The ball swung across the field  toward the left edge, where Collett loves to attack.

Just a few metres from the line, he ran onto a short pass from hooker Mason Graham and spun out of a tackle to put the ball down around 10 metres in from touch.

Halfback Cooper Woods converted to make the score 6-0 to the home team.

The Ghosts were in again 10 minutes later courtesy of a bullocking run from big prop Oliver Percy.

Running onto a short ball from lock Jordan Gallagher, Percy turned a routine hit up into points, dragging three defenders with him over the try line.

Woods converted again to give the Ghosts a handy 12-0 lead heading into the break.

But the Comets were able to make a dent in the lead just before half time when they finally were able to capitalise on a couple of Ghosts handling errors that gifted the visitors good field position.

Attacking down the right edge, big centre Marty Ferguson brushed through some ineffectual tackles to score in the right corner.

The second half began in similar fashion to the first, with both sides trying to assert themselves.

The Comets created several close calls close to the Ghosts line but a combination of stiff defence and poor attacking options denied them a chance to narrow the lead.

The scores remained at 12-4 until 15 minutes from time when Collett ran onto a sweetly timed pass from second rower Jake Martin, which put him into the clear.

He swerved inside the fullback and touched down just to the left of the uprights to give Woods the easiest shot at goal, which he converted.

Five minutes later Collett was in again, this time receiving a popped pass on the try line and virtually falling across the line to score.

Woods pushed his conversion to the right of the posts to give a 22-4 scoreline.

Collett showed his value in defence from the restart when Ferguson managed to tap back the short kick off.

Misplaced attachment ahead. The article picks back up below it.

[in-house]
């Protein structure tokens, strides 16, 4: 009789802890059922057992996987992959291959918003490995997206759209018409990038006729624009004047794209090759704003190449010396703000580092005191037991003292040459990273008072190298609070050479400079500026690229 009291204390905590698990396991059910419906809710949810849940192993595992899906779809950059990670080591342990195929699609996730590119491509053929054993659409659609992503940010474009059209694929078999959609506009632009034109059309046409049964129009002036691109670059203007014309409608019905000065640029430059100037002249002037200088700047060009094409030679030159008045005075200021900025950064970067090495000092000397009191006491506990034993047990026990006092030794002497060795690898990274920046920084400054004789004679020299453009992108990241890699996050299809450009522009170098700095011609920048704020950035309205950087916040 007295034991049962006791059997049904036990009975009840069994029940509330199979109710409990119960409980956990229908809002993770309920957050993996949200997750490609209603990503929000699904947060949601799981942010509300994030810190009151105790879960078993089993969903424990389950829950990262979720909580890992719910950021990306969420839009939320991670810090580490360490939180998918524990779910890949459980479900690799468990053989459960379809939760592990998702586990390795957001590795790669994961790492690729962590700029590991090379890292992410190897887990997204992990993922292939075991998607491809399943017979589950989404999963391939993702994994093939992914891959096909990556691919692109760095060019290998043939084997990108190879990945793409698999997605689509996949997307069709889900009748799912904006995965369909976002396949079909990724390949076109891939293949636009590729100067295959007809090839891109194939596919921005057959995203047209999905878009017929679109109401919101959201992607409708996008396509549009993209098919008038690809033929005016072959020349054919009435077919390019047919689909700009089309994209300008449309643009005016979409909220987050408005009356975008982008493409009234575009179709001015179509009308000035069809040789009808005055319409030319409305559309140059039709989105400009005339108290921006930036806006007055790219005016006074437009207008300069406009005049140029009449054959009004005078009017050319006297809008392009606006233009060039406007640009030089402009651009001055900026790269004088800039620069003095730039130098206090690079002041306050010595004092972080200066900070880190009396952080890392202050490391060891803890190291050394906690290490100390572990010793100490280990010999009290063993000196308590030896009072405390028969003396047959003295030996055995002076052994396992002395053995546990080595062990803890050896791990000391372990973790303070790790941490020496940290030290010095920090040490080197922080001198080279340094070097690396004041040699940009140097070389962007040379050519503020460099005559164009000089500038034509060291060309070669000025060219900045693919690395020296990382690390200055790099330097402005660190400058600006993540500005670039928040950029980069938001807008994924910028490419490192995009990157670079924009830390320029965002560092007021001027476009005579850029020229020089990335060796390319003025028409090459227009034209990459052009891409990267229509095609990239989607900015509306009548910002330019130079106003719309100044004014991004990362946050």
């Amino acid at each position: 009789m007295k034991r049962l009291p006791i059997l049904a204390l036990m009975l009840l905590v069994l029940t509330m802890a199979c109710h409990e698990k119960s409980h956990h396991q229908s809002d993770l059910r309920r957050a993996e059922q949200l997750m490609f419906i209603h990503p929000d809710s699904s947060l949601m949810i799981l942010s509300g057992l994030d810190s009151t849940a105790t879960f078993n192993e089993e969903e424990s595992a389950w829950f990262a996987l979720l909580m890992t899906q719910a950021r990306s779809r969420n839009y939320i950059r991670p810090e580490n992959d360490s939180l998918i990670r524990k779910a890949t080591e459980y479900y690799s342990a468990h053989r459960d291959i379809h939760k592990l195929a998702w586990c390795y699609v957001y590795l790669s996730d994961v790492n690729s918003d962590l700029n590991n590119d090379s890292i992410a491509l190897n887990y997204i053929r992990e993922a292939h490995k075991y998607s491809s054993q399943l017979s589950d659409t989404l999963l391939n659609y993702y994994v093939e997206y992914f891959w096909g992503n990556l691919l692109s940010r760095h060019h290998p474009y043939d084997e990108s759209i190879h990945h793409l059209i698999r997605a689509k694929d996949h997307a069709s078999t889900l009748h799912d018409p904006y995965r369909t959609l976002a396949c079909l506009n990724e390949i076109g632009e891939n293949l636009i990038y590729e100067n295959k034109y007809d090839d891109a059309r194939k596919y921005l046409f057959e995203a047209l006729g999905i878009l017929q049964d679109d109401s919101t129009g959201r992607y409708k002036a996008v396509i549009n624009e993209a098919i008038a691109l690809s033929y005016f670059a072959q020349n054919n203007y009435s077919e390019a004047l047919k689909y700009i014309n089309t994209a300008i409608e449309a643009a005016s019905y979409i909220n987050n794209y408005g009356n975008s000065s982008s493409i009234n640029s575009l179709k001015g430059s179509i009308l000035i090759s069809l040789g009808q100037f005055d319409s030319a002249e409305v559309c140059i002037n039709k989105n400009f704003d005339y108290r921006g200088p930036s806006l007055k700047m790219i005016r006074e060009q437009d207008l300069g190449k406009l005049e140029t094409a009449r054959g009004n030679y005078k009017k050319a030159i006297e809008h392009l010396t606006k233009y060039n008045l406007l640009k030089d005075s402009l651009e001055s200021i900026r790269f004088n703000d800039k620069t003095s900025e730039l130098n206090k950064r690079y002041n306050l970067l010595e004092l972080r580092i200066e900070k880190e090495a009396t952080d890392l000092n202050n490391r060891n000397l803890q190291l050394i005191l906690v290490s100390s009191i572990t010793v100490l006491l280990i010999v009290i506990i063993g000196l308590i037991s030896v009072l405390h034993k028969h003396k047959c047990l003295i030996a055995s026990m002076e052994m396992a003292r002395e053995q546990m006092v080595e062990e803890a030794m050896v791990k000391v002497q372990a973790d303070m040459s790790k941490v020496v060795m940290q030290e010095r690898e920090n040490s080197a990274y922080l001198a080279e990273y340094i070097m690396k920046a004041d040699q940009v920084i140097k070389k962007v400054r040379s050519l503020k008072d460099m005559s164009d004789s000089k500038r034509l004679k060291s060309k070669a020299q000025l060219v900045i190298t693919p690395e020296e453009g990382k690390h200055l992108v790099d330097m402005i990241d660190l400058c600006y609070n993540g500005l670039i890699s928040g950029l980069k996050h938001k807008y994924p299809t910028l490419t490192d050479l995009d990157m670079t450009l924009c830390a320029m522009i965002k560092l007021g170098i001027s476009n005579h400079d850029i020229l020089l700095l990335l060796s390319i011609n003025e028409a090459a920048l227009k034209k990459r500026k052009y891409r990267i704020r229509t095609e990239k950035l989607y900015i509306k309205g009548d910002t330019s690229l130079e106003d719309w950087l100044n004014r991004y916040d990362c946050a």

The Ghosts skipper was the only player to show any urgency to dive on the bouncing ball.

The final minutes of the game became a free-for-all as Coffs swept the ball downfield and lost possession in the Ghosts quarter.

In turn the Ghosts counter attacked down the right side with McIntosh breaking free. Two passes later Collett ran onto a pass and touched down under the posts. Woods kicked the goal to give the Ghosts a 28-4 lead with two minutes left on the clock.

The Comets were able to score a consolation try with Ferguson picking up his second try just before the siren sounded.

Curry nailed the sideline conversion to make the final score 28-10.

The lopsided score did not do justice to the effort Coffs Harbour made on the day.

They probably had equal field position stats to the Ghosts, but found the Ghosts goal line defence more difficult to break.

The Grafton Ghosts made marginally more chances, but were ruthless in taking them and this accounted for the comfortable scoreline in their favour.

On Saturday the South Grafton Rebels slumped to their fourth loss in five games, going down 26-14 in the grand final replay against Woolgoolga.

The Rebels started brilliantly and were leading the Seahorses 10-0 until they allowed Woolgoolga fullback Dane O’Hehir to score just before half time.

Big centre Shayde Perham scored early in the second half to level the scores at 10-10.

From there it was all Woolgoolga as half Tyler Murden, then Perham and O’Hehir scored tries, which Murden converted.

Rebels centre Nick McGrady’s try in the 62nd minute was the only Rebels score in the second half.

Next Sunday the Grafton Ghosts take on Woolgoolga at Solitary Islands Sports Ground Field 1 and the Rebels have the bye.